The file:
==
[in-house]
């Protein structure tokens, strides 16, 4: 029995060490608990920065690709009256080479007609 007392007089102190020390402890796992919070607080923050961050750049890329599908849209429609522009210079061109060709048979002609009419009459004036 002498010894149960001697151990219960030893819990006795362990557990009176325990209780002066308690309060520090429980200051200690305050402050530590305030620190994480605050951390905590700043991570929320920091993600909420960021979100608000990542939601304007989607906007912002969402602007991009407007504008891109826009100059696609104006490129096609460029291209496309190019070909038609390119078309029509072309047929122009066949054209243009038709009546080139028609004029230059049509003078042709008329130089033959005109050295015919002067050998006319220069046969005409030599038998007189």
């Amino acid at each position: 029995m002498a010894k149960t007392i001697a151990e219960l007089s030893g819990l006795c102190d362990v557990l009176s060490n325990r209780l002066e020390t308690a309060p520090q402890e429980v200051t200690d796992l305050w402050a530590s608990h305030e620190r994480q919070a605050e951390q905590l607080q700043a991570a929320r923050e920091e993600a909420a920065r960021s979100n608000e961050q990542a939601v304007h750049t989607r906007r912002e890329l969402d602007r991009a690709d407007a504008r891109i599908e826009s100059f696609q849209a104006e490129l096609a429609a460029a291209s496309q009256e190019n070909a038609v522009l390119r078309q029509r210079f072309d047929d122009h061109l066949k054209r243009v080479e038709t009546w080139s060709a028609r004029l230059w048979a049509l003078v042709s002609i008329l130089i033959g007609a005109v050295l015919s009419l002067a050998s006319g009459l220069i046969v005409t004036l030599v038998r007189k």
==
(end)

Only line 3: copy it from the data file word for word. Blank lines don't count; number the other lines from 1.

């Amino acid at each position: 029995m002498a010894k149960t007392i001697a151990e219960l007089s030893g819990l006795c102190d362990v557990l009176s060490n325990r209780l002066e020390t308690a309060p520090q402890e429980v200051t200690d796992l305050w402050a530590s608990h305030e620190r994480q919070a605050e951390q905590l607080q700043a991570a929320r923050e920091e993600a909420a920065r960021s979100n608000e961050q990542a939601v304007h750049t989607r906007r912002e890329l969402d602007r991009a690709d407007a504008r891109i599908e826009s100059f696609q849209a104006e490129l096609a429609a460029a291209s496309q009256e190019n070909a038609v522009l390119r078309q029509r210079f072309d047929d122009h061109l066949k054209r243009v080479e038709t009546w080139s060709a028609r004029l230059w048979a049509l003078v042709s002609i008329l130089i033959g007609a005109v050295l015919s009419l002067a050998s006319g009459l220069i046969v005409t004036l030599v038998r007189k």